9 from the life cycle of facilities by around 20%. Deployment of BIM technologies and other collaborative strategies is vital to progress toward efficient ways of working at all stages of the project life cycle (BIM Task Group, UK 2014). A notable partner of this task group is BIM 4 Infrastruc- ture (UK). It is a Special Interest Group within the Associa- tion of Geographic Information, which is supported by the Institution of Civil Engineers, the Government BIM Task Group, and the Construction Project Committee. The group’s objectives are to encourage knowledge sharing and learn- ing between its members; assist appropriate industry bodies and institutions regarding application of BIM; identify and promote infrastructure-related case studies that demonstrate best practice and the integrated management of information across all stages of the asset life cycle; and explain how BIM and geospatial information can be integrated. Another important group promoted by the BIM Task Group is the Infrastructure Asset Data Dictionary for UK, whose objective is to develop a common asset data dictionary compatible for all UK infra- structure assets (BIM Task Group 2011). OPEN BIM Network The OPEN BIM Network is a UK-based independent, open, and non-product-specific group facilitated by Con- structing Excellence, a construction sector organization. The group analyzes the common issues involved in implement- ing BIM and other technological tools by the construction sector (buildingSMART UK User Group 2014). It publishes periodical open-source magazines (OPEN BIM Focus) that report on issues relating to the successful implementation of BIM (challenges, organizational factors, market perceptions, etc.). Some relevant snapshots from Issue 2 of the magazine are shown in Figure 2.6. 2.2.c BIM for Infrastructure in Singapore In Singapore, the Building and Construction Authority (BCA) implemented the “BIM Roadmap in 2010 with the aim that 80% of the construction industry will use BIM by 2015. This is part of the government’s plan to improve the con- struction industry’s productivity by up to 25% over the next decade” (Seng 2012). To increase the demand side of BIM, the BCA has implemented a strategy through which the pub- lic sector has been vested with the responsibility to lead the application of BIM. As per this measure, all the government/ public enterprises were asked to use BIM in their projects beginning in 2012. To promote the widespread application of BIM and to increase the stakeholders’ confidence regarding its reliability, the BCA created the Centre for Construction Information Technology to establish guidelines for business and professionals in the industry. To help the public sector lead the way, the BCA identified public sector procurement as an important strategy in the BIM Roadmap. The BCA has adopted three major approaches to increase the collaborative usage of BIM (including improving the pri- vate’s sector usage levels): • Partnering with government entities • Training public sector consultants • Reaching out with joint industry efforts The World’s First BIM-Based e-Submission System The BCA led a multi-agency effort in 2008 to create the world’s first BIM-based electronic submission (e-submission) system via the Construction Real Estate NETwork (CORENET). The BIM-based e-submission system streamlined the process for regulatory submission. The project teams only needed to submit one building model, which contains all of the informa- tion needed to meet the requirements of a regulatory agency. By standardizing the way BIM models were being prepared across the industry, the process enabled members of the proj- ect team to efficiently share their data and plans across vari- ous construction disciplines. Building professionals could also use the same BIM model to perform value-added analysis. In 2010, nine regulatory agencies accepted architectural BIM 3D models for approval through CORENET. This was followed by the acceptance of mechanical, electrical, and plumbing (MEP), and structural BIM models in 2011. More than 200 projects have made BIM e-submissions as of July 2013. The effort had been lauded by the World Bank Group, Autodesk, and other interested stakeholder communities. Successful case studies from Singapore include the Art- Science Museum at Marina Bay Sands, for which Arup Singa- pore developed fabrication-level digital models to reduce both the client’s and the contractor’s risks. The time to complete the project was also reduced by 3 months. The Housing and Development Board (HDB) completed two housing projects that used the BIM template for modeling and regulatory sub- mission. HDB achieved up to 45% savings in work force in the preparation of building plans. 2.2.d BIM for Infrastructure— Other Countries Information modeling adoption in the United States, UK, and Singapore have been discussed. This section summarizes the level of BIM utilization in other countries such as South Korea, France, and Germany based on findings by Dodge Data & Analytics (2014a). The adoption of BIM is new to South Korea, and the indus- try has been cautious about adopting this new technology that affects so many aspects of the workflow. Only 13% of the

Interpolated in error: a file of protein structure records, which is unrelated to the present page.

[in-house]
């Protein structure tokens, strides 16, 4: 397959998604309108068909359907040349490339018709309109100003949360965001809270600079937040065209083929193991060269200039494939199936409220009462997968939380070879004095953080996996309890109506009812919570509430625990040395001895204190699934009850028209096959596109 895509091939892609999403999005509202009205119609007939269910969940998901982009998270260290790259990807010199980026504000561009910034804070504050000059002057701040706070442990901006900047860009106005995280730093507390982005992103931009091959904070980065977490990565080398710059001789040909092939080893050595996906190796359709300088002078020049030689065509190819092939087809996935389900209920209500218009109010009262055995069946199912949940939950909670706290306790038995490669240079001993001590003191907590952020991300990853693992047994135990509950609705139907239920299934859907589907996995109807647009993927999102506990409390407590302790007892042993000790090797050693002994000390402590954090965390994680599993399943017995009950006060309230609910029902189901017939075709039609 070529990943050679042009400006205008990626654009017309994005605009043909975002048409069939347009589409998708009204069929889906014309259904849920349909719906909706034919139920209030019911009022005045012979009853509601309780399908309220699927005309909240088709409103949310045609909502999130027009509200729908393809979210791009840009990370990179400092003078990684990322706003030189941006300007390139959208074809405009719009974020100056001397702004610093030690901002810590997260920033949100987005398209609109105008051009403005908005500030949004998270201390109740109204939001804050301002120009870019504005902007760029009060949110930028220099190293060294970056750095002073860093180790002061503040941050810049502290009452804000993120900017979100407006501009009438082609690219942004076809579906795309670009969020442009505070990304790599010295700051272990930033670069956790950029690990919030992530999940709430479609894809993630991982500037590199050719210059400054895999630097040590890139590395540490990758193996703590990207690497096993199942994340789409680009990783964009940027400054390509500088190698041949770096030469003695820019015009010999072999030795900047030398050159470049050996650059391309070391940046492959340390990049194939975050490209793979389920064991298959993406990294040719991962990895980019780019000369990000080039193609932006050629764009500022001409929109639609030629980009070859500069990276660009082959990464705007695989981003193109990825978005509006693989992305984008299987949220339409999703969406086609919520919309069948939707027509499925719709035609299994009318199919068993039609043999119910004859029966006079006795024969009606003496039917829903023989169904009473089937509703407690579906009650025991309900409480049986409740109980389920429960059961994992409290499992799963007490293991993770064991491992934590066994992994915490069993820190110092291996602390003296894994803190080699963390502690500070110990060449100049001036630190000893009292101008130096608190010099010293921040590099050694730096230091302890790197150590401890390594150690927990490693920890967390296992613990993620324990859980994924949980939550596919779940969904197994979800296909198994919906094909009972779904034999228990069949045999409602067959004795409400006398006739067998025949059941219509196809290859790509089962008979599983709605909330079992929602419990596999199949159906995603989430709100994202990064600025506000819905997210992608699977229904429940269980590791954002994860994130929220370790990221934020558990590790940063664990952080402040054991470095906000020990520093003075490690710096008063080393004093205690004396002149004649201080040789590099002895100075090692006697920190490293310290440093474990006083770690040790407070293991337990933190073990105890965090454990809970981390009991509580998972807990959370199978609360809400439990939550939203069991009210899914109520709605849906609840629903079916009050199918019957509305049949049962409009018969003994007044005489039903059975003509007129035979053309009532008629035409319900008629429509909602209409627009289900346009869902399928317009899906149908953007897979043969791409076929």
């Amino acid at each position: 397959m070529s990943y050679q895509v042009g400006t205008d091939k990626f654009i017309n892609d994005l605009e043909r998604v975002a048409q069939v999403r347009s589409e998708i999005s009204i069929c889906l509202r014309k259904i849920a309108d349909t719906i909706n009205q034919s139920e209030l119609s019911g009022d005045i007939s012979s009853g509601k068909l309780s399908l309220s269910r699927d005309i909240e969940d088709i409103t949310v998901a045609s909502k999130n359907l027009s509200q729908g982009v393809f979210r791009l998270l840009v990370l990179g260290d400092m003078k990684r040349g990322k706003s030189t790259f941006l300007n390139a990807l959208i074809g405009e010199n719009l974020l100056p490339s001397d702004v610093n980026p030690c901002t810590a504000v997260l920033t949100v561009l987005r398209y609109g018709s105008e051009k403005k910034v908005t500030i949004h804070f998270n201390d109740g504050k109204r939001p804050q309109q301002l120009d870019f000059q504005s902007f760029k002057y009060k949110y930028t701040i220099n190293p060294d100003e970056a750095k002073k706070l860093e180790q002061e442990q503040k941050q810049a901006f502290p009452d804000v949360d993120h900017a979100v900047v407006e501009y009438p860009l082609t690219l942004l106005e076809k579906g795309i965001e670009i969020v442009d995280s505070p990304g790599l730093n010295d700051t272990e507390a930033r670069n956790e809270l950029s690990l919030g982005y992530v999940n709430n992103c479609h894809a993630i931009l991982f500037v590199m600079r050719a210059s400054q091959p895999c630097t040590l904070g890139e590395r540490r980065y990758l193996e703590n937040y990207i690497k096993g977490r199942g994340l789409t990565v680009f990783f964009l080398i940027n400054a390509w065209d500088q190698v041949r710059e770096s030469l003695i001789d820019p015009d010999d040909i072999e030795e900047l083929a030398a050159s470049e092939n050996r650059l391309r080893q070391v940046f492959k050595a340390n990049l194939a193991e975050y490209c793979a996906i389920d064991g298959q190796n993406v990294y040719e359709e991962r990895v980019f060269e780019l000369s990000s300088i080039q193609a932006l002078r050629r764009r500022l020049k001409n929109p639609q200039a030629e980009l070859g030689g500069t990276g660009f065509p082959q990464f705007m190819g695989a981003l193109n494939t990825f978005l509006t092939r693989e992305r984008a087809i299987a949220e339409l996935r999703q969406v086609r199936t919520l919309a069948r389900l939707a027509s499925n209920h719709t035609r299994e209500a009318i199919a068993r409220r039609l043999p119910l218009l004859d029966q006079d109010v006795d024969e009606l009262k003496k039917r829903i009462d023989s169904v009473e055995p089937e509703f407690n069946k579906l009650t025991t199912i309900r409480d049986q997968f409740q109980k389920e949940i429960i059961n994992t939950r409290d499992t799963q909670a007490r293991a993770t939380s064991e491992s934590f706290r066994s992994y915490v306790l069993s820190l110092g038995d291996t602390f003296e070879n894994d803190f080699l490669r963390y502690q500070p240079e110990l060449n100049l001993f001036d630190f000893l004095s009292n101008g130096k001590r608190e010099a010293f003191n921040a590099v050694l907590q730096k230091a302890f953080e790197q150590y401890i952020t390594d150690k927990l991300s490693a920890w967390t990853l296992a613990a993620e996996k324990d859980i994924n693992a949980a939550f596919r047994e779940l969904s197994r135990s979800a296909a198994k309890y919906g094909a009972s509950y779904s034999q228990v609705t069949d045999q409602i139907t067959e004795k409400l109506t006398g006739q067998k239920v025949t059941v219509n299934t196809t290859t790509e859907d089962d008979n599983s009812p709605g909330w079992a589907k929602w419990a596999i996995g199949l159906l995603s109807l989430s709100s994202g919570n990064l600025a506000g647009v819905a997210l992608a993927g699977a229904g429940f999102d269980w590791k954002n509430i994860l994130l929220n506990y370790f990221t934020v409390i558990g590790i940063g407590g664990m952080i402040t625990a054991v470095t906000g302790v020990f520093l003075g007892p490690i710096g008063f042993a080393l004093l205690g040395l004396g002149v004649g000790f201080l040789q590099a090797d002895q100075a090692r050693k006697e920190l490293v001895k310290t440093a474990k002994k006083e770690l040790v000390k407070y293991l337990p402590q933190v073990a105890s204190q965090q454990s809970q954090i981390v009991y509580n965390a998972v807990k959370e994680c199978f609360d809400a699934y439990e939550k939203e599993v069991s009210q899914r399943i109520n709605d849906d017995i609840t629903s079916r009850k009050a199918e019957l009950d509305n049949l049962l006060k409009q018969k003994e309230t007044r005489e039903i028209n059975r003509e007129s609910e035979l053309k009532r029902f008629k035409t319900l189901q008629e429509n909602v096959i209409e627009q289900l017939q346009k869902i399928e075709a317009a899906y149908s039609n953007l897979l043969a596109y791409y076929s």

10 Ranked Barriers to BIM Adopon Ranked Benefits of BIM Adopon Figure 2.6. Perceived benefits and challenges of BIM. (Source: buildingSMART UK User Group 2014.) contractors report being very heavy users, that is, using BIM on more than 60% of their projects. The production of “more accurate construction documents” was cited as the top benefit that would entice non-users in South Korea. Though the coun- try is making significant strides in BIM adoption, current users perceive business and industry elements, such as contractual issues and the lack of sufficient project participants with BIM capabilities, as the most critical challenges to improving their current ROI on BIM (Dodge Data & Analytics 2014a). BIM has generated a significant user base with high skill levels in Western Europe, although these users are still in the minority in terms of the overall industry (Dodge Data & Ana- lytics 2010). In a survey published in The Business Value of BIM in Europe, France had the highest adoption rate of BIM (38%) among construction professionals surveyed (Dodge Data & Analytics 2010). French BIM users were the most optimistic about the ROI they get from BIM. Eighty-two percent of users perceived that they would get positive ROI, with 42% seeing ROI of 25% or more. Five percent of respondents reported get- ting negative ROI. They inferred that BIM provided the most value through reduced conflicts during construction (76%) and improved collective understanding of design intent (71%). France has also undertaken a significant initiative through a 10-year, multi-billion-euro project involving National Institute